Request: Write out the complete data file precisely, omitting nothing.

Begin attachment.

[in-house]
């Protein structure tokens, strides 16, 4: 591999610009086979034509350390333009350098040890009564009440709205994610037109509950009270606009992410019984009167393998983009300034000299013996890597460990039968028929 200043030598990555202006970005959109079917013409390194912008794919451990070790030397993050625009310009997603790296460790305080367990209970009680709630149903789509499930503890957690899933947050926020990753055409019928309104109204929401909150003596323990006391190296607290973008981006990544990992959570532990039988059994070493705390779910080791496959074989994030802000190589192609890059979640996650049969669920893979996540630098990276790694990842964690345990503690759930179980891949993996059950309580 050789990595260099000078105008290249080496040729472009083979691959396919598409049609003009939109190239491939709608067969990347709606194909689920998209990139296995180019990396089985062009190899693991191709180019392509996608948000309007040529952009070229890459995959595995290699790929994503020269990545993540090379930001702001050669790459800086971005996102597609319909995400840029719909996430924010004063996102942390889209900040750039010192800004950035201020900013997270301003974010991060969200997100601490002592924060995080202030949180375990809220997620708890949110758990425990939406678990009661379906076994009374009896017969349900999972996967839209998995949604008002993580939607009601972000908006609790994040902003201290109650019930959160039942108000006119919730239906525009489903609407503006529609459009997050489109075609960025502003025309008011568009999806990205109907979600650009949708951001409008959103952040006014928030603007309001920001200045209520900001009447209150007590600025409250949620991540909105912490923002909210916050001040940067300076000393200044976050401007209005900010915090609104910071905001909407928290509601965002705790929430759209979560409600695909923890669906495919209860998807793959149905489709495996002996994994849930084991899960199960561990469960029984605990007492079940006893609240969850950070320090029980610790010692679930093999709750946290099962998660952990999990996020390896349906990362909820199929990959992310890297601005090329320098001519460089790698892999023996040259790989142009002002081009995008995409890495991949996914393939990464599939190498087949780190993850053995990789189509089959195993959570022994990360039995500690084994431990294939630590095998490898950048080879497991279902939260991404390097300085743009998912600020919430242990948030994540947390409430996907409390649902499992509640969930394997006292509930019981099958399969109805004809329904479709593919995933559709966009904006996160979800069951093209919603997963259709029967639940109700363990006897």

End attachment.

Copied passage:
[in-house]
């Protein structure tokens, strides 16, 4: 591999610009086979034509350390333009350098040890009564009440709205994610037109509950009270606009992410019984009167393998983009300034000299013996890597460990039968028929 200043030598990555202006970005959109079917013409390194912008794919451990070790030397993050625009310009997603790296460790305080367990209970009680709630149903789509499930503890957690899933947050926020990753055409019928309104109204929401909150003596323990006391190296607290973008981006990544990992959570532990039988059994070493705390779910080791496959074989994030802000190589192609890059979640996650049969669920893979996540630098990276790694990842964690345990503690759930179980891949993996059950309580 050789990595260099000078105008290249080496040729472009083979691959396919598409049609003009939109190239491939709608067969990347709606194909689920998209990139296995180019990396089985062009190899693991191709180019392509996608948000309007040529952009070229890459995959595995290699790929994503020269990545993540090379930001702001050669790459800086971005996102597609319909995400840029719909996430924010004063996102942390889209900040750039010192800004950035201020900013997270301003974010991060969200997100601490002592924060995080202030949180375990809220997620708890949110758990425990939406678990009661379906076994009374009896017969349900999972996967839209998995949604008002993580939607009601972000908006609790994040902003201290109650019930959160039942108000006119919730239906525009489903609407503006529609459009997050489109075609960025502003025309008011568009999806990205109907979600650009949708951001409008959103952040006014928030603007309001920001200045209520900001009447209150007590600025409250949620991540909105912490923002909210916050001040940067300076000393200044976050401007209005900010915090609104910071905001909407928290509601965002705790929430759209979560409600695909923890669906495919209860998807793959149905489709495996002996994994849930084991899960199960561990469960029984605990007492079940006893609240969850950070320090029980610790010692679930093999709750946290099962998660952990999990996020390896349906990362909820199929990959992310890297601005090329320098001519460089790698892999023996040259790989142009002002081009995008995409890495991949996914393939990464599939190498087949780190993850053995990789189509089959195993959570022994990360039995500690084994431990294939630590095998490898950048080879497991279902939260991404390097300085743009998912600020919430242990948030994540947390409430996907409390649902499992509640969930394997006292509930019981099958399969109805004809329904479709593919995933559709966009904006996160979800069951093209919603997963259709029967639940109700363990006897």